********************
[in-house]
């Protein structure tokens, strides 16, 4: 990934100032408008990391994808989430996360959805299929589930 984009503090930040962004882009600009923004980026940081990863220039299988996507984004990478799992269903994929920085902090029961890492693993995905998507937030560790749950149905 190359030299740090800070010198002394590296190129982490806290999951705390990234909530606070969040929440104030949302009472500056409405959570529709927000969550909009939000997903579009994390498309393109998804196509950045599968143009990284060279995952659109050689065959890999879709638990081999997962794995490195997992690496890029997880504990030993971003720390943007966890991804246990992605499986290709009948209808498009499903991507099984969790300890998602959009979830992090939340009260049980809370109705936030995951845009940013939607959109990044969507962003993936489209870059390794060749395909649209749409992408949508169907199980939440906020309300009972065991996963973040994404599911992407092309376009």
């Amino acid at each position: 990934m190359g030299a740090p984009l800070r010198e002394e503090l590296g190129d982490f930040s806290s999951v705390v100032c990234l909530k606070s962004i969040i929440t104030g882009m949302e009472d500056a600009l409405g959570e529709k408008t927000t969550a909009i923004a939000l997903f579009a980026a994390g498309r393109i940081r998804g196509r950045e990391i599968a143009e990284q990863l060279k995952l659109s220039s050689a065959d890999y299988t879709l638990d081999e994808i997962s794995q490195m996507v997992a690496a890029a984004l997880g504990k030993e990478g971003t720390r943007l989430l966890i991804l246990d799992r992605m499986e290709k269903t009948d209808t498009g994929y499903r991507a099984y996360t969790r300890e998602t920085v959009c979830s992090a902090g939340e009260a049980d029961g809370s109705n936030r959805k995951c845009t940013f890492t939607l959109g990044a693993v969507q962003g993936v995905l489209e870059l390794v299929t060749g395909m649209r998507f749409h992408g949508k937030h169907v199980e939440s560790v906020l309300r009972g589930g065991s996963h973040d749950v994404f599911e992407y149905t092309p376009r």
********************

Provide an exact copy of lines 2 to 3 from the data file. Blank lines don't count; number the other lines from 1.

């Protein structure tokens, strides 16, 4: 990934100032408008990391994808989430996360959805299929589930 984009503090930040962004882009600009923004980026940081990863220039299988996507984004990478799992269903994929920085902090029961890492693993995905998507937030560790749950149905 190359030299740090800070010198002394590296190129982490806290999951705390990234909530606070969040929440104030949302009472500056409405959570529709927000969550909009939000997903579009994390498309393109998804196509950045599968143009990284060279995952659109050689065959890999879709638990081999997962794995490195997992690496890029997880504990030993971003720390943007966890991804246990992605499986290709009948209808498009499903991507099984969790300890998602959009979830992090939340009260049980809370109705936030995951845009940013939607959109990044969507962003993936489209870059390794060749395909649209749409992408949508169907199980939440906020309300009972065991996963973040994404599911992407092309376009």
């Amino acid at each position: 990934m190359g030299a740090p984009l800070r010198e002394e503090l590296g190129d982490f930040s806290s999951v705390v100032c990234l909530k606070s962004i969040i929440t104030g882009m949302e009472d500056a600009l409405g959570e529709k408008t927000t969550a909009i923004a939000l997903f579009a980026a994390g498309r393109i940081r998804g196509r950045e990391i599968a143009e990284q990863l060279k995952l659109s220039s050689a065959d890999y299988t879709l638990d081999e994808i997962s794995q490195m996507v997992a690496a890029a984004l997880g504990k030993e990478g971003t720390r943007l989430l966890i991804l246990d799992r992605m499986e290709k269903t009948d209808t498009g994929y499903r991507a099984y996360t969790r300890e998602t920085v959009c979830s992090a902090g939340e009260a049980d029961g809370s109705n936030r959805k995951c845009t940013f890492t939607l959109g990044a693993v969507q962003g993936v995905l489209e870059l390794v299929t060749g395909m649209r998507f749409h992408g949508k937030h169907v199980e939440s560790v906020l309300r009972g589930g065991s996963h973040d749950v994404f599911e992407y149905t092309p376009r």